What options exist outside of load balancing for managing heavy Web traffic?

You can outsource; increase server capacity; improve the design of your site; use RAID hardware; provide bandwidth on demand to handle expected peaks, and partition the load by the servers.

How might one go about making a decision?

You should make sure that the solution you choose can handle monitoring, reporting and accounting. The solution should be able to monitor traffic analysis such as response times, bandwidth utilization and errors. It should also have accounting features to let you look at traffic by groups of users and content accessed. Also consider the ongoing cost of administration as well as lease/purchase cost. Find out what others have done, and make sure it's scalable so it fits in with your future growth plans. Leased solutions are often good from this perspective.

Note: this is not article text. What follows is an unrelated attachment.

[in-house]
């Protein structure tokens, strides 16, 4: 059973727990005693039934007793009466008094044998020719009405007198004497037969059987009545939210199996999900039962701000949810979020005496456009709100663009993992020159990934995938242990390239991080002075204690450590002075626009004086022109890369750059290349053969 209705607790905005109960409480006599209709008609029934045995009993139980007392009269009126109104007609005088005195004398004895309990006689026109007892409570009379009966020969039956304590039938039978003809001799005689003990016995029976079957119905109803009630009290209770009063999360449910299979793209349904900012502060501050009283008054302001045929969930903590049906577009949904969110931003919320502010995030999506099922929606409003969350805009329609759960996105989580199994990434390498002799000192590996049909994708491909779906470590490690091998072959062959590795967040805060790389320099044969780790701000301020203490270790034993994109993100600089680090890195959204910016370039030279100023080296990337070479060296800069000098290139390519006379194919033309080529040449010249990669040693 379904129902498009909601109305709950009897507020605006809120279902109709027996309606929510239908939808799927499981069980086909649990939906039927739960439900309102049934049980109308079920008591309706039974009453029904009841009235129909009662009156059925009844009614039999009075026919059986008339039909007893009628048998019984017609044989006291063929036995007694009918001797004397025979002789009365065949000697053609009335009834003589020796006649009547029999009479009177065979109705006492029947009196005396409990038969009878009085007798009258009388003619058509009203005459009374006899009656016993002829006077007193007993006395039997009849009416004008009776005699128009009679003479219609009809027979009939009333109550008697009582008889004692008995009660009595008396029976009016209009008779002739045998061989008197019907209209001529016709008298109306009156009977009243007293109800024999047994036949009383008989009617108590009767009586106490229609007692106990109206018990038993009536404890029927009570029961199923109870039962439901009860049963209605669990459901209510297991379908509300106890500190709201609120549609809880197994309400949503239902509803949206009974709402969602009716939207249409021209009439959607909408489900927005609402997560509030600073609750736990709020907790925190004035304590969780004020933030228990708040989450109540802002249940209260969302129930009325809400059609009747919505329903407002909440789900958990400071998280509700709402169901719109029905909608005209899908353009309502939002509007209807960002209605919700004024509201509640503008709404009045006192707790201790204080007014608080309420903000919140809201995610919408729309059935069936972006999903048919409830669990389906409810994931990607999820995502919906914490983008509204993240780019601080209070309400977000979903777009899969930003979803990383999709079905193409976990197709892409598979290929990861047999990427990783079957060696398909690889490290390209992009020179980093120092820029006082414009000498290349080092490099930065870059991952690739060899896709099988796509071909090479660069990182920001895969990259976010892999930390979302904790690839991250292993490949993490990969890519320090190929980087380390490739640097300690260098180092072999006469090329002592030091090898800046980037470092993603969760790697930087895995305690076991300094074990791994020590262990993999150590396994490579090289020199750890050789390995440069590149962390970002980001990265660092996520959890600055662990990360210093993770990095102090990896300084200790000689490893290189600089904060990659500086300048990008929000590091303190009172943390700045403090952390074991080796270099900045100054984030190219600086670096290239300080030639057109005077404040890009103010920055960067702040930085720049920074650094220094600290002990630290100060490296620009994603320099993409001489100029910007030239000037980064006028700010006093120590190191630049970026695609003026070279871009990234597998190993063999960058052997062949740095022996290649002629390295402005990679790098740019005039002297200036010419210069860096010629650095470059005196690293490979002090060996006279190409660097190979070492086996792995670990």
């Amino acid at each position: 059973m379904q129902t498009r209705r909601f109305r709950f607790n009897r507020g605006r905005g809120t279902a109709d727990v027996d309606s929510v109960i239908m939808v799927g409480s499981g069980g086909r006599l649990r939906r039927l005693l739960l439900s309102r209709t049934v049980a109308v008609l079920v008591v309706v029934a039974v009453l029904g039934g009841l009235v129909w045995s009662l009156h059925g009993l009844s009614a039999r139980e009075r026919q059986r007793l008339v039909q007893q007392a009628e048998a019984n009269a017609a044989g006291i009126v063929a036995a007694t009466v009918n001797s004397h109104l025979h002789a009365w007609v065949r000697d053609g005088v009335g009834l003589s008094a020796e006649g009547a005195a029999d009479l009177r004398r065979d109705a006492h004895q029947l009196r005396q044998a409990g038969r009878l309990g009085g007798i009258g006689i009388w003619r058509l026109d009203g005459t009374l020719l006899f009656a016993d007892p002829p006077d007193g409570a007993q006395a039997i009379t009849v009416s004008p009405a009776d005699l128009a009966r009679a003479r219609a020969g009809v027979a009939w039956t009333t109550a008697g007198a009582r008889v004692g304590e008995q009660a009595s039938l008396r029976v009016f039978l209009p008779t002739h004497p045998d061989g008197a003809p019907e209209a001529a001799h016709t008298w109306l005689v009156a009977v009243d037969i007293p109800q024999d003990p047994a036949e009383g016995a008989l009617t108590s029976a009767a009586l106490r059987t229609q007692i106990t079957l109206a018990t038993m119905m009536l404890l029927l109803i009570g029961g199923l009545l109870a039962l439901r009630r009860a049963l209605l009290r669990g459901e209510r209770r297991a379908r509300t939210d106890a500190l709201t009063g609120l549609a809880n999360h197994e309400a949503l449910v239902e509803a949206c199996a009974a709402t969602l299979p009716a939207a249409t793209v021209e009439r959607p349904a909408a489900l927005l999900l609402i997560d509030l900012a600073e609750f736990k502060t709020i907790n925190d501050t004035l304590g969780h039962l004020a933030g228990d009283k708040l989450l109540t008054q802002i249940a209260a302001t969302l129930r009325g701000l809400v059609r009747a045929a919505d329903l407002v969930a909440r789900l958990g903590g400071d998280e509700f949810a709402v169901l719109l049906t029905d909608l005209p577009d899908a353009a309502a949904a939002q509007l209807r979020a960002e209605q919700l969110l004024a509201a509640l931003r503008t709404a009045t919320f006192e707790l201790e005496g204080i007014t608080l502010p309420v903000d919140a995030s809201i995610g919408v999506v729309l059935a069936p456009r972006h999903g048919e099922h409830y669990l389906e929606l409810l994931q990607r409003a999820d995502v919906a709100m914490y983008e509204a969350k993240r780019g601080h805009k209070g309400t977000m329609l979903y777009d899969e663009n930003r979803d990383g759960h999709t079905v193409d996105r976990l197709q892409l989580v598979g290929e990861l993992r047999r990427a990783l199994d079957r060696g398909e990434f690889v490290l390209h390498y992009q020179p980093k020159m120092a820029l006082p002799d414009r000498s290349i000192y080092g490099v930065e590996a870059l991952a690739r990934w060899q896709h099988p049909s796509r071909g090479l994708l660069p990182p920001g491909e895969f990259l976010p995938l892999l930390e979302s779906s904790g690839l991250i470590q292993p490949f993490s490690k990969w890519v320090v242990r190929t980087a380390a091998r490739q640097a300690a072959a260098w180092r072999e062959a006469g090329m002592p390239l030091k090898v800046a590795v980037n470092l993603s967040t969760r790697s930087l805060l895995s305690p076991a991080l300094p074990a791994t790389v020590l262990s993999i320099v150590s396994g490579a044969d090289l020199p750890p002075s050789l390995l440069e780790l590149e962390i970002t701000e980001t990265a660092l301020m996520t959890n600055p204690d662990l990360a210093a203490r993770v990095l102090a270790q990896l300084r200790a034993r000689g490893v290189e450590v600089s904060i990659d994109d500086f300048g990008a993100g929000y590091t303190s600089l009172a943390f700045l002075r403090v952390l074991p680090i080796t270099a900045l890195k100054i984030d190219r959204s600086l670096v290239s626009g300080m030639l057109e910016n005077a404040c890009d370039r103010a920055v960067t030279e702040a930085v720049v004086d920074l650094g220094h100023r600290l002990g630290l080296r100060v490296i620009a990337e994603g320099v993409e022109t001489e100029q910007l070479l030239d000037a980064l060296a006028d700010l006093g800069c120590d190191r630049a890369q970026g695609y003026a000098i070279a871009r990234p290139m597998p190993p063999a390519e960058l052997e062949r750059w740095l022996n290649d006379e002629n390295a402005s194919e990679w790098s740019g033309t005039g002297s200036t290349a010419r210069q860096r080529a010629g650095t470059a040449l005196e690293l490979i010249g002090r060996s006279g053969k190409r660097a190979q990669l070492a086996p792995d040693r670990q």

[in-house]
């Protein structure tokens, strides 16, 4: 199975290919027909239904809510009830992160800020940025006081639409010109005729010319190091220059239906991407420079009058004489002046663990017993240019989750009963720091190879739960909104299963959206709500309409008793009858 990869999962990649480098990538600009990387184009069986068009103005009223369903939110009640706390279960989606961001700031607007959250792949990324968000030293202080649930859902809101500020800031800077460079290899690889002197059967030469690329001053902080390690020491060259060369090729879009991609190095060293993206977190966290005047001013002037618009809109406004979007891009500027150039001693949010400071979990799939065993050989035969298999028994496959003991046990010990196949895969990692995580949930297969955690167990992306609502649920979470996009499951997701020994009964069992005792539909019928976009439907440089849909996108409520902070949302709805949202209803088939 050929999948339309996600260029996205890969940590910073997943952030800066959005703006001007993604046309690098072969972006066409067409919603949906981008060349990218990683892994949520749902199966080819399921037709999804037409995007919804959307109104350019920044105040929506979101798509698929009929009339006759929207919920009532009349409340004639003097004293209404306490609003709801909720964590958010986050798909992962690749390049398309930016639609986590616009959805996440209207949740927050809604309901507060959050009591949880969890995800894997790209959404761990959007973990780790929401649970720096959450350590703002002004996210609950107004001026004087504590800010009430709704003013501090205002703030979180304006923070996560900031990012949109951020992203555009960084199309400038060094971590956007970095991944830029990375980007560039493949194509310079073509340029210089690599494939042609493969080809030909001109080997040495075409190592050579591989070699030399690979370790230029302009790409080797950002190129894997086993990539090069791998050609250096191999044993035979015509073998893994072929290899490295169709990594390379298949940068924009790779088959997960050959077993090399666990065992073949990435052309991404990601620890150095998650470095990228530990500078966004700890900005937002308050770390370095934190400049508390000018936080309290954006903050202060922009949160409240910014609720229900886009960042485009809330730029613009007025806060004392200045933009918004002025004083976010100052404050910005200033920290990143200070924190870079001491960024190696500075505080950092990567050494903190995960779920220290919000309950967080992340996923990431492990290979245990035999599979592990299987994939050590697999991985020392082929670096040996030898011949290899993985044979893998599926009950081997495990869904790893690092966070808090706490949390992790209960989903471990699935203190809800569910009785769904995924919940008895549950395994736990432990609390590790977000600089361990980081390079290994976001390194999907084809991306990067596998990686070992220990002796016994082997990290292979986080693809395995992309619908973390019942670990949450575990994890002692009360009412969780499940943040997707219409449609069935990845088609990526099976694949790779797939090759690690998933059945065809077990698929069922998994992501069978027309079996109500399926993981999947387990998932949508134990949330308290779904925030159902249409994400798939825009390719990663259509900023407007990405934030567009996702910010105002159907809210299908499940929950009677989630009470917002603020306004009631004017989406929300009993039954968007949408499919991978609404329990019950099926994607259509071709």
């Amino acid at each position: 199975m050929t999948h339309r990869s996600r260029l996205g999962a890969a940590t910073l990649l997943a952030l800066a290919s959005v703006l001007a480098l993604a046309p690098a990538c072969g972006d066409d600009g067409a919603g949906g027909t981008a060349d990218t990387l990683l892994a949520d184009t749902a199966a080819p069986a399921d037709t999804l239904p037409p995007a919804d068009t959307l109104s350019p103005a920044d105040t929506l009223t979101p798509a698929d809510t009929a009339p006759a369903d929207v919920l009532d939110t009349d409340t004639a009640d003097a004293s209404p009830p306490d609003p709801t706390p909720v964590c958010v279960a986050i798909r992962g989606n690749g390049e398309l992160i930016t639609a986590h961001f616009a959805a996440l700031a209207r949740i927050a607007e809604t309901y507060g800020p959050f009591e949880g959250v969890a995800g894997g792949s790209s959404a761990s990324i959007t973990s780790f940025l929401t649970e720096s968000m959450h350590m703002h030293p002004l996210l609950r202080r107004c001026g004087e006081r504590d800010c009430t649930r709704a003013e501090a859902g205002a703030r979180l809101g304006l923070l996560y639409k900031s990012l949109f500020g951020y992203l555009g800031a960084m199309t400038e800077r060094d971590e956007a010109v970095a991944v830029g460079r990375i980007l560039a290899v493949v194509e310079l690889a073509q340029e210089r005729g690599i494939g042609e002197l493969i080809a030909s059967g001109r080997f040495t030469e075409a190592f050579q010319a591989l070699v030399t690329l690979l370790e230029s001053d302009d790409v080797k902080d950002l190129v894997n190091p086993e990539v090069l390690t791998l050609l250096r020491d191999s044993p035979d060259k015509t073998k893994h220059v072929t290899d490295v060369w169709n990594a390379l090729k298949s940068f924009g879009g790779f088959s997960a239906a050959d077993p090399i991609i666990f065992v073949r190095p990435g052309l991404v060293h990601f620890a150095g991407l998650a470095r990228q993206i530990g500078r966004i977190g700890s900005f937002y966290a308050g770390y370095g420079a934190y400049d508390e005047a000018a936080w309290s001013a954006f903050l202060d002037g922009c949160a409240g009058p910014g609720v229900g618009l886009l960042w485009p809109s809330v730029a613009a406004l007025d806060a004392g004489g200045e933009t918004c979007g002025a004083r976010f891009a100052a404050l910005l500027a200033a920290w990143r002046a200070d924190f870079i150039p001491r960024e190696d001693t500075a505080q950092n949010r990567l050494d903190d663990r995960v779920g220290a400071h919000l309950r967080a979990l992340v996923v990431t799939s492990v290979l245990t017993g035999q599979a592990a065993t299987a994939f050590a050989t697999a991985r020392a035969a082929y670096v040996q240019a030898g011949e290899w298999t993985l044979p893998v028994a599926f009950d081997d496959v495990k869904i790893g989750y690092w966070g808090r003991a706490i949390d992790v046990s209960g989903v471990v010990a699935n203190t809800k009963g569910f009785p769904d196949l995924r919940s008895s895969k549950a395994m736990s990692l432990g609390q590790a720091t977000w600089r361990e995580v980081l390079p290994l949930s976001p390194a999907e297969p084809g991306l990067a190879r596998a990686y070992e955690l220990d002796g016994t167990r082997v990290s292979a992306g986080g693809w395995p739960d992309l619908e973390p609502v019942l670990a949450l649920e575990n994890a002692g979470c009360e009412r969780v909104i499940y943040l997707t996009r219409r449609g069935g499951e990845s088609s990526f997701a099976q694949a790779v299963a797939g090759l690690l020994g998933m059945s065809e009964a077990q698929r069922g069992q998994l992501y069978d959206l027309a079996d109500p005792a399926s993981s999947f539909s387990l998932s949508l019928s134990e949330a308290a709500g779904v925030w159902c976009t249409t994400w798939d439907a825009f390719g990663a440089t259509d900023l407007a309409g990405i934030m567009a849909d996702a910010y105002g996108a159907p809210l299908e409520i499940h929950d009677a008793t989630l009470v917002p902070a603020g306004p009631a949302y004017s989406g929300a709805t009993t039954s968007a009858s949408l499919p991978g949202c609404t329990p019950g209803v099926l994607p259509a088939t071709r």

Also factor in the cost of not doing it. The magic 8-second figure is often cited: If a page load takes longer than 8 seconds customers will go somewhere else. Load balancing can considerably improve response time, especially during peak activity.

Finally, load balancing is a technical and complex subject with a multitude of solutions. But also remain focused on the key aspects: understand what you are trying to do, what you will need to do in the future, what skills you have access to and what your budget is. Don't get carried away with the wondrous technical possibilities that exist. As Einstein said, "Make it as simple as possible, but no simpler."

Ambrosio is a freelance writer in Marlborough, Mass.; write her at jambrosio@mediaone.net